He would also jump in and demonstrate little details of a drill as needed and corrected any problems he saw.

Day 1 (Afternoon)

In the afternoon, we began to engage multiple targets. Dan emphasized moving quickly, leading with our eyes, then our hips.

He discussed “flock shooting” and how he modifies his drills to avoid this.

Flock shooting occurs when one shoots multiple targets in a fixed order with a fixed number of rounds. Think of a shooter clearing a 6-target plate rack. The shooter moves from one plate to the other in order after one shot.

Dan likes to avoid this because, in a gunfight, we won’t know how many shots it’s going to take to put someone down, and targets may not be in any kind of logical order. This way of thinking teaches one to ensure a target is down before moving on to a different target.

The rest of the afternoon was dedicated to shooting and moving, where we started with forward movement, then lateral movement, and ending with a shooting and moving drill that tied everything together.

As mentioned earlier, Dan observed all students and corrected any problems he saw as the need arose.

When it comes to shooting and moving, Dan emphasized a couple of key points:

  1. It’s important for shooters to shorten their stride and bend their knees to act as shock absorbers; and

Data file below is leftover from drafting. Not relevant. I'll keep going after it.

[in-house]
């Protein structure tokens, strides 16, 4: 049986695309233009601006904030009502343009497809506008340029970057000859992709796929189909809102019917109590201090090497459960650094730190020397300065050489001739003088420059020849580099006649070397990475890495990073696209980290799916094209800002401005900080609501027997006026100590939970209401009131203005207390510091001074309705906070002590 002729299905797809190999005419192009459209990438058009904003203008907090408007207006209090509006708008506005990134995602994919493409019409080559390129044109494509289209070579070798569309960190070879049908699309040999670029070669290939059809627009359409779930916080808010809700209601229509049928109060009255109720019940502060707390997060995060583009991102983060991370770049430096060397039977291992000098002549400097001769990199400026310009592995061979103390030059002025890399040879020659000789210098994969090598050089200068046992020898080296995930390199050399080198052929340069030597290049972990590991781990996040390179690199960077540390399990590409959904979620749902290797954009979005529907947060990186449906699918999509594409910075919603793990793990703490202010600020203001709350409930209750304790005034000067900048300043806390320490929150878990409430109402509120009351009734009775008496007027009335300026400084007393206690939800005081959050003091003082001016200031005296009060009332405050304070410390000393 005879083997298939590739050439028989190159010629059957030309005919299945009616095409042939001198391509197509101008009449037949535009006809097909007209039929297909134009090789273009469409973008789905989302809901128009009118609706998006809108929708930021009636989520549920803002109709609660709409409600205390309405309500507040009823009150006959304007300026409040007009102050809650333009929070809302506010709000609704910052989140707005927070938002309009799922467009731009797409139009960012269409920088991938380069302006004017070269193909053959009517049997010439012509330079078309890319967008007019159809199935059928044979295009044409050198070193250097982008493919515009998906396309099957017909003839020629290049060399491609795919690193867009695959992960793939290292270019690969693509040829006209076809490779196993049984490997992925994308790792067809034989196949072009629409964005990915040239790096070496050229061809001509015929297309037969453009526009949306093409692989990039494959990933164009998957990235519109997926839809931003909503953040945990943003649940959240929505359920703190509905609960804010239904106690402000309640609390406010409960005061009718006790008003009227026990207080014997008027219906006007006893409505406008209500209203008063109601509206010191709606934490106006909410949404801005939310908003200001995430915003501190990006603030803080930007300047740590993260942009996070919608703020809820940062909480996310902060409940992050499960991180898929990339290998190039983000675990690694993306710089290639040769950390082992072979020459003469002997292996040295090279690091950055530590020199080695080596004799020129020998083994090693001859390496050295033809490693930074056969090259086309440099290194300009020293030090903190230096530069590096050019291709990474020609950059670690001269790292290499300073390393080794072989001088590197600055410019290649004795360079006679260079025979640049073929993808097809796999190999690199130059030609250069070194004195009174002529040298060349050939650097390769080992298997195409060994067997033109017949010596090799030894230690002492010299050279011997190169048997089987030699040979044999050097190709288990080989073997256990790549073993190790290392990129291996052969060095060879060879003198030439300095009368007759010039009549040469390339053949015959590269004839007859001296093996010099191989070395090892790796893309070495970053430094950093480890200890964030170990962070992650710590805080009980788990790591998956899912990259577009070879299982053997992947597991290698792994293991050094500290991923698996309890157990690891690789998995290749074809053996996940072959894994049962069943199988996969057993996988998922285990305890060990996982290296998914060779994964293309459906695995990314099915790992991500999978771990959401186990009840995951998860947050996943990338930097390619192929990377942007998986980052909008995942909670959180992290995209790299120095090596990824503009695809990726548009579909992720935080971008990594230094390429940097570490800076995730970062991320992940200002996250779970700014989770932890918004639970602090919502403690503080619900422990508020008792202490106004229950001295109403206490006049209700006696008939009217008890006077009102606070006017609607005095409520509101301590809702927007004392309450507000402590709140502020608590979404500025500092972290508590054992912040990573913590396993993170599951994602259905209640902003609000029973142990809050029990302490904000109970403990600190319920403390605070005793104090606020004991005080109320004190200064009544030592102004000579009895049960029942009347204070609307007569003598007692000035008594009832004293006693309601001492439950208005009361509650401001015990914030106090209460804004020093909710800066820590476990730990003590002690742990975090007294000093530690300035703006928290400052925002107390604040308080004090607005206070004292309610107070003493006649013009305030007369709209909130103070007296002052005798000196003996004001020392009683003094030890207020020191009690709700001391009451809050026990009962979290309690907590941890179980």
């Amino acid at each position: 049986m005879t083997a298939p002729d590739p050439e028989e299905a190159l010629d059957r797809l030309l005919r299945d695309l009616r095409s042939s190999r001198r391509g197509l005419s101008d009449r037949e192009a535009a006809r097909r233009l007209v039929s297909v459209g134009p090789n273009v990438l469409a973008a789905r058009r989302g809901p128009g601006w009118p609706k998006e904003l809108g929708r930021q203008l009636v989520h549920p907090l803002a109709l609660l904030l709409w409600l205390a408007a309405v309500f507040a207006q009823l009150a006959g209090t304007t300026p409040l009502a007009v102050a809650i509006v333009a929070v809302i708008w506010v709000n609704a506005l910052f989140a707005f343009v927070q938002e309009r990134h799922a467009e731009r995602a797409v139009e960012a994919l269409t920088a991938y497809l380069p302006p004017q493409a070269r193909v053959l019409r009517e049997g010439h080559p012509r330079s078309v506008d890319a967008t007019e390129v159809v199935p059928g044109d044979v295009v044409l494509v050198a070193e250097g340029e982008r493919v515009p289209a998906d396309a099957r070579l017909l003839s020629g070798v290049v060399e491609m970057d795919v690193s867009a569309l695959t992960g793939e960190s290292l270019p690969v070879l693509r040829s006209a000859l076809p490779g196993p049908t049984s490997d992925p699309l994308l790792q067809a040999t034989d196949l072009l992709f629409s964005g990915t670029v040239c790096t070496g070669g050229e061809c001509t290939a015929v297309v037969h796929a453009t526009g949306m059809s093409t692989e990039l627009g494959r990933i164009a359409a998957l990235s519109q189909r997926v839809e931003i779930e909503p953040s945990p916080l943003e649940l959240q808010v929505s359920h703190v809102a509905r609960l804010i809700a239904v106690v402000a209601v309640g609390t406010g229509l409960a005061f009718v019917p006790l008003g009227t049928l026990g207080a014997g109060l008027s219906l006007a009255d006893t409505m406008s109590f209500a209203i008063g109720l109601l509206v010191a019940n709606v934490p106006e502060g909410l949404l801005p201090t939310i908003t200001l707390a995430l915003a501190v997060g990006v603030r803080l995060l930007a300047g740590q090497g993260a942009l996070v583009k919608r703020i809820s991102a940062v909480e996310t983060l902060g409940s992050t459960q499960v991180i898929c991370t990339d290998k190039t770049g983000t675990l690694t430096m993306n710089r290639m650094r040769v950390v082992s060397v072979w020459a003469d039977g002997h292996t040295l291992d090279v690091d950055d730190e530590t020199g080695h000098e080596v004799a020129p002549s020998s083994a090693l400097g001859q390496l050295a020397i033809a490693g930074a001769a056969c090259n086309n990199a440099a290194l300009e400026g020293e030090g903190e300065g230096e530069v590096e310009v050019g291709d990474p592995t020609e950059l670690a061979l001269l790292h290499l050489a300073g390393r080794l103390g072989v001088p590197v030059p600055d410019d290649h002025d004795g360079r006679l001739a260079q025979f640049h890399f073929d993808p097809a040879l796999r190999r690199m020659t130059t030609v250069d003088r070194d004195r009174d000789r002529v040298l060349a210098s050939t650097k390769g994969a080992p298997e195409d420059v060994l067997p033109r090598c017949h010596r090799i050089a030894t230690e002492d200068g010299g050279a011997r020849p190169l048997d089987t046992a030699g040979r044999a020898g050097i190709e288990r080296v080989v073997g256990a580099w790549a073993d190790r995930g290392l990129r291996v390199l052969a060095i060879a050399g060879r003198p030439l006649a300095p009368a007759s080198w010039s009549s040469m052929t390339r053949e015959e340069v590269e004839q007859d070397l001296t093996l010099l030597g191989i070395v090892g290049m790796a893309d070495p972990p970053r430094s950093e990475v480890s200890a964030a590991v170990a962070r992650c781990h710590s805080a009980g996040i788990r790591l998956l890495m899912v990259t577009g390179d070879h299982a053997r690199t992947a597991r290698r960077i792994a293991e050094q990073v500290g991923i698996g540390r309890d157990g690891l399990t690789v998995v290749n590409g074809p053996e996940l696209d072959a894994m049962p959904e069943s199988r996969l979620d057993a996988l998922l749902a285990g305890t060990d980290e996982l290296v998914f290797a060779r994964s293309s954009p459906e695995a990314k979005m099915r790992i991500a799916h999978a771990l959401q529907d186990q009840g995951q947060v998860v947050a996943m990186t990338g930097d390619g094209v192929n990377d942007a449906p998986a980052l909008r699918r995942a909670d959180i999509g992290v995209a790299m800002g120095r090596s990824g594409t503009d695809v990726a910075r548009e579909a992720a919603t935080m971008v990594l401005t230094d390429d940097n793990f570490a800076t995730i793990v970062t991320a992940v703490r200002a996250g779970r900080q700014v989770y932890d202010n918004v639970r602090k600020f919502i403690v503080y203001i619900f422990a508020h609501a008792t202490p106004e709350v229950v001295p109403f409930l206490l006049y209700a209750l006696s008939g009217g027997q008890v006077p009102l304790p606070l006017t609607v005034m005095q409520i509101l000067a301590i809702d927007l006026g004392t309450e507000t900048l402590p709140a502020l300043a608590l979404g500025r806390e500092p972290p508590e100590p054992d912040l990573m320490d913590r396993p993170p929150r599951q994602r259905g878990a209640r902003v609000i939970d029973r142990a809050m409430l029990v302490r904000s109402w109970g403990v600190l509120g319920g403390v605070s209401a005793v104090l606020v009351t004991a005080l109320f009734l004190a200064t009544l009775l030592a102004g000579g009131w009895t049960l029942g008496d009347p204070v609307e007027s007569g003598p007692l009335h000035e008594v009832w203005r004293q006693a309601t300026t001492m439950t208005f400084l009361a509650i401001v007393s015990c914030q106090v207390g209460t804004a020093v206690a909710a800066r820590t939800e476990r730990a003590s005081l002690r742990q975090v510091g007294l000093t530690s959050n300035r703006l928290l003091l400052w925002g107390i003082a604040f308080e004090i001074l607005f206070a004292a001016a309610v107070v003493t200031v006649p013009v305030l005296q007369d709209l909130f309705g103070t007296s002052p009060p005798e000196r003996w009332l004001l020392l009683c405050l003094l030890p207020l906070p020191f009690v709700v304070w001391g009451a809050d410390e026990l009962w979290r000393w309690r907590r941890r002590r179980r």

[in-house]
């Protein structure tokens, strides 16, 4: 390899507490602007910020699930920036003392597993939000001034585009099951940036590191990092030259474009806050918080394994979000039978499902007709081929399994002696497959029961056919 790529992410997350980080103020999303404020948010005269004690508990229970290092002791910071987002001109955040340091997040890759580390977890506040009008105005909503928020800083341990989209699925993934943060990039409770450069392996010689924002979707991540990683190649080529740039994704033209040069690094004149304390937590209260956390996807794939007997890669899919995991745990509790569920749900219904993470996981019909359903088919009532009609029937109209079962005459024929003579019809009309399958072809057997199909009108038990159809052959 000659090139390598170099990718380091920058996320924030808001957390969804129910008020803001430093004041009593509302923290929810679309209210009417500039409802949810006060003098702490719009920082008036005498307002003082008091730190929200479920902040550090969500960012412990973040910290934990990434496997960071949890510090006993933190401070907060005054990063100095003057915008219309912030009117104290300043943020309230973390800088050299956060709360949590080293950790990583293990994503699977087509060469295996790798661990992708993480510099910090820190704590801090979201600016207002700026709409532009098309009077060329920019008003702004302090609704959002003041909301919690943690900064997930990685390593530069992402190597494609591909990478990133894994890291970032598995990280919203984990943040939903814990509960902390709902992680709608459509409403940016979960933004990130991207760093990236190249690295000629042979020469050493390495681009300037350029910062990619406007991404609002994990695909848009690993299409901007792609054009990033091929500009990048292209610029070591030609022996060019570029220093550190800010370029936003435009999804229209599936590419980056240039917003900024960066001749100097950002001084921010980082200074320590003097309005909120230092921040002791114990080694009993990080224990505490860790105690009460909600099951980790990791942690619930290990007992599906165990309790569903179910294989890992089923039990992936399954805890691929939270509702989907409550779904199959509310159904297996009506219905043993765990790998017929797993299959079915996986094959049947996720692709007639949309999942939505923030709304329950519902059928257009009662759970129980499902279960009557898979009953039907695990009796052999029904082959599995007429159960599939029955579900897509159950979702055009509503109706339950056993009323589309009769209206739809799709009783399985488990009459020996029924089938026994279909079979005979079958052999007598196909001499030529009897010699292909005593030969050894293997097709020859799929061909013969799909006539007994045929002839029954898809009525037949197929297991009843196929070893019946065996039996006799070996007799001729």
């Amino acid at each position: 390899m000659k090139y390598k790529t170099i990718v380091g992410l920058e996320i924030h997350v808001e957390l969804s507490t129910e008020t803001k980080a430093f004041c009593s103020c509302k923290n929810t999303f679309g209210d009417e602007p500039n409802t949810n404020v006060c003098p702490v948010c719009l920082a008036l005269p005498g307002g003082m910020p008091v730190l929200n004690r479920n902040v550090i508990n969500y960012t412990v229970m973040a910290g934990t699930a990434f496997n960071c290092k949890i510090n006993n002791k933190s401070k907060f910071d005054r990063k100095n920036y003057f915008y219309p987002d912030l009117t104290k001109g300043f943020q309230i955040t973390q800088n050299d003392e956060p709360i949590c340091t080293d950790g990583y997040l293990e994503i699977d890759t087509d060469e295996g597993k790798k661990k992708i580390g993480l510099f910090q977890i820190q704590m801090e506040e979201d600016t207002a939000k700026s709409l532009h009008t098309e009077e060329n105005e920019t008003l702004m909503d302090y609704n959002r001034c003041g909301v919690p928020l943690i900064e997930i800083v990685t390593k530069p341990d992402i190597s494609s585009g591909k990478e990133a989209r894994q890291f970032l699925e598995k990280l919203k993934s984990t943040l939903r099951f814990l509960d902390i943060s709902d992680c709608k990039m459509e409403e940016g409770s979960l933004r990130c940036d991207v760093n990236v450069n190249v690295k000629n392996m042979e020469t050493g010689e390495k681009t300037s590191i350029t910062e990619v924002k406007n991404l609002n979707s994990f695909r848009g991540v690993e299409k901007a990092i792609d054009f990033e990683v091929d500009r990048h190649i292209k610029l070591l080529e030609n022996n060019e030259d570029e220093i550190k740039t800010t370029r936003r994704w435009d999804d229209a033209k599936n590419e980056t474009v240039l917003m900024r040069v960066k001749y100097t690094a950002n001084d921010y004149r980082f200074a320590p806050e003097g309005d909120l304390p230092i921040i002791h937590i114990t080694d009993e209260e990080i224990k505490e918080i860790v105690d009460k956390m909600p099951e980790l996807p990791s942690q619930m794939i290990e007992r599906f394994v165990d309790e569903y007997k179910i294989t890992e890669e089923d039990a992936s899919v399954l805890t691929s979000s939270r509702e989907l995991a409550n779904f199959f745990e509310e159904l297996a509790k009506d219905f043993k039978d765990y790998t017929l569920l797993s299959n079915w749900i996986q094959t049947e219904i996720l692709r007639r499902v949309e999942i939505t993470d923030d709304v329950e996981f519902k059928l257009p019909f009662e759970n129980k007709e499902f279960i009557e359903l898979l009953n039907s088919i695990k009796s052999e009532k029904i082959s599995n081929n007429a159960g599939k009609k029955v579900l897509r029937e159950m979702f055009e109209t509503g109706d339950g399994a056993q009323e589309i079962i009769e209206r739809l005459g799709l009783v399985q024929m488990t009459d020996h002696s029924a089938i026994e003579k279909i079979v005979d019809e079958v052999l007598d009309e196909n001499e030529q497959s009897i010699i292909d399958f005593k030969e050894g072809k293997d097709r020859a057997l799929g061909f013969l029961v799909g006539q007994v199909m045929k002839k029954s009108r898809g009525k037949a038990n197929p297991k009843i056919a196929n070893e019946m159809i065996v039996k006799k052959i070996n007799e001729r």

2. To move only as fast as one can accurately hit a target.

He talked about how one can work on shooting and moving without firing one round. One can do this by walking normally with their sights on target versus with one’s knees bent and taking shorter strides.

A shooter’s sights will tell him or her if anything is wrong. If a shooter is doing everything right, his or her sights on target should be moving around much less than when normally walking.

Day 2 (Morning)

The next day, we started out by checking where our blasters were at 100 yards, from the prone position. For those who wanted to, this was an opportunity for them to zero their carbines at this distance.

We then immediately moved on to shooting from the rollover prone position where our carbines were turned at a 90-degree angle. Dan taught and demonstrated the position, and we got to shoot from both our strong and support sides.

From the rollover prone position, Dan talked to us about how our shots wouldn’t hit where our red dot was, and we all confirmed this ourselves. We noticed that our shots were about 6-8 inches off from wherever we placed our red dot.